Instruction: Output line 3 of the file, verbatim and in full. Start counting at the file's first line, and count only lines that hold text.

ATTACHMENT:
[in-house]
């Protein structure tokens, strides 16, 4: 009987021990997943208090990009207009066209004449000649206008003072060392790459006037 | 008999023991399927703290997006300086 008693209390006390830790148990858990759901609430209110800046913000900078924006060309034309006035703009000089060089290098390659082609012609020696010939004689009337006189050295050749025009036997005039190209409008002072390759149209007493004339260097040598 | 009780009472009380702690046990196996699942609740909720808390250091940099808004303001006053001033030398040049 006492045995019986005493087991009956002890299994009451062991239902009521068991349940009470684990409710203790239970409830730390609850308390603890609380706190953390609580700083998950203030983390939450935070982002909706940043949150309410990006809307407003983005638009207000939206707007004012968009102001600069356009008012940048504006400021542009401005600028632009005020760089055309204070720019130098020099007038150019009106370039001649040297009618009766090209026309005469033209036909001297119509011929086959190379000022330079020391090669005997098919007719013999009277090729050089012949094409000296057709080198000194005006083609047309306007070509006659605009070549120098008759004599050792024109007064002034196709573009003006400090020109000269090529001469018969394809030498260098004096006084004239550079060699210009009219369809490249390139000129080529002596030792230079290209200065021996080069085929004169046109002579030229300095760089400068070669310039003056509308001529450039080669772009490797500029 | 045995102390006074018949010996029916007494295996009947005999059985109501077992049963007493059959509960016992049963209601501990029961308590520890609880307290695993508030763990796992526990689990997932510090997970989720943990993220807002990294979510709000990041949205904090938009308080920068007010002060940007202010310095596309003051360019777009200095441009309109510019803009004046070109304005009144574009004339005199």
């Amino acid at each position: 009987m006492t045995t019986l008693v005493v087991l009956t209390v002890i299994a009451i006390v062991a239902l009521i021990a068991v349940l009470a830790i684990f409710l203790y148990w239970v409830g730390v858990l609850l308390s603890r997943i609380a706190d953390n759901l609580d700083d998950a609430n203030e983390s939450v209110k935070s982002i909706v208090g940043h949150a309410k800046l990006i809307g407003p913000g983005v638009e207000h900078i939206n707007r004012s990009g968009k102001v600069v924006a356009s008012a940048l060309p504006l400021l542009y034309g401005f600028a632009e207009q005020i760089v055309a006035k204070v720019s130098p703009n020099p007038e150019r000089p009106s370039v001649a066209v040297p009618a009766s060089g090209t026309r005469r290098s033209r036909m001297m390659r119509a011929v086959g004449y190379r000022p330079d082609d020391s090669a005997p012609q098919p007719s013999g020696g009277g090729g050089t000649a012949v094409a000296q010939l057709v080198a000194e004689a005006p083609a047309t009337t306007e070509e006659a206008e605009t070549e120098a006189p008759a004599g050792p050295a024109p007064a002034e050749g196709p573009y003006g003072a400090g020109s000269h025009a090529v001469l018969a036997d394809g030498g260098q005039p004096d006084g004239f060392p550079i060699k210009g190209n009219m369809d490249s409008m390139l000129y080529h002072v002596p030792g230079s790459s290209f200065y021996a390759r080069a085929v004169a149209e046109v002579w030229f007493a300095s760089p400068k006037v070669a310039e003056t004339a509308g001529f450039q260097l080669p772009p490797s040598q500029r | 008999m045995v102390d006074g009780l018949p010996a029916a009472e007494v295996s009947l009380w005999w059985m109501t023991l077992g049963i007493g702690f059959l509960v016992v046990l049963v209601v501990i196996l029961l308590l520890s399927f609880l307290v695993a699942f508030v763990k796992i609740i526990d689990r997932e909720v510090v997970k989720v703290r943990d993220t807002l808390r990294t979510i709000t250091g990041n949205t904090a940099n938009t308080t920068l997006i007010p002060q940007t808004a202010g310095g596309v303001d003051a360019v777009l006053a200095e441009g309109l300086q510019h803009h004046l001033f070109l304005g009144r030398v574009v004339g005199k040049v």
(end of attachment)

């Amino acid at each position: 009987m006492t045995t019986l008693v005493v087991l009956t209390v002890i299994a009451i006390v062991a239902l009521i021990a068991v349940l009470a830790i684990f409710l203790y148990w239970v409830g730390v858990l609850l308390s603890r997943i609380a706190d953390n759901l609580d700083d998950a609430n203030e983390s939450v209110k935070s982002i909706v208090g940043h949150a309410k800046l990006i809307g407003p913000g983005v638009e207000h900078i939206n707007r004012s990009g968009k102001v600069v924006a356009s008012a940048l060309p504006l400021l542009y034309g401005f600028a632009e207009q005020i760089v055309a006035k204070v720019s130098p703009n020099p007038e150019r000089p009106s370039v001649a066209v040297p009618a009766s060089g090209t026309r005469r290098s033209r036909m001297m390659r119509a011929v086959g004449y190379r000022p330079d082609d020391s090669a005997p012609q098919p007719s013999g020696g009277g090729g050089t000649a012949v094409a000296q010939l057709v080198a000194e004689a005006p083609a047309t009337t306007e070509e006659a206008e605009t070549e120098a006189p008759a004599g050792p050295a024109p007064a002034e050749g196709p573009y003006g003072a400090g020109s000269h025009a090529v001469l018969a036997d394809g030498g260098q005039p004096d006084g004239f060392p550079i060699k210009g190209n009219m369809d490249s409008m390139l000129y080529h002072v002596p030792g230079s790459s290209f200065y021996a390759r080069a085929v004169a149209e046109v002579w030229f007493a300095s760089p400068k006037v070669a310039e003056t004339a509308g001529f450039q260097l080669p772009p490797s040598q500029r | 008999m045995v102390d006074g009780l018949p010996a029916a009472e007494v295996s009947l009380w005999w059985m109501t023991l077992g049963i007493g702690f059959l509960v016992v046990l049963v209601v501990i196996l029961l308590l520890s399927f609880l307290v695993a699942f508030v763990k796992i609740i526990d689990r997932e909720v510090v997970k989720v703290r943990d993220t807002l808390r990294t979510i709000t250091g990041n949205t904090a940099n938009t308080t920068l997006i007010p002060q940007t808004a202010g310095g596309v303001d003051a360019v777009l006053a200095e441009g309109l300086q510019h803009h004046l001033f070109l304005g009144r030398v574009v004339g005199k040049v």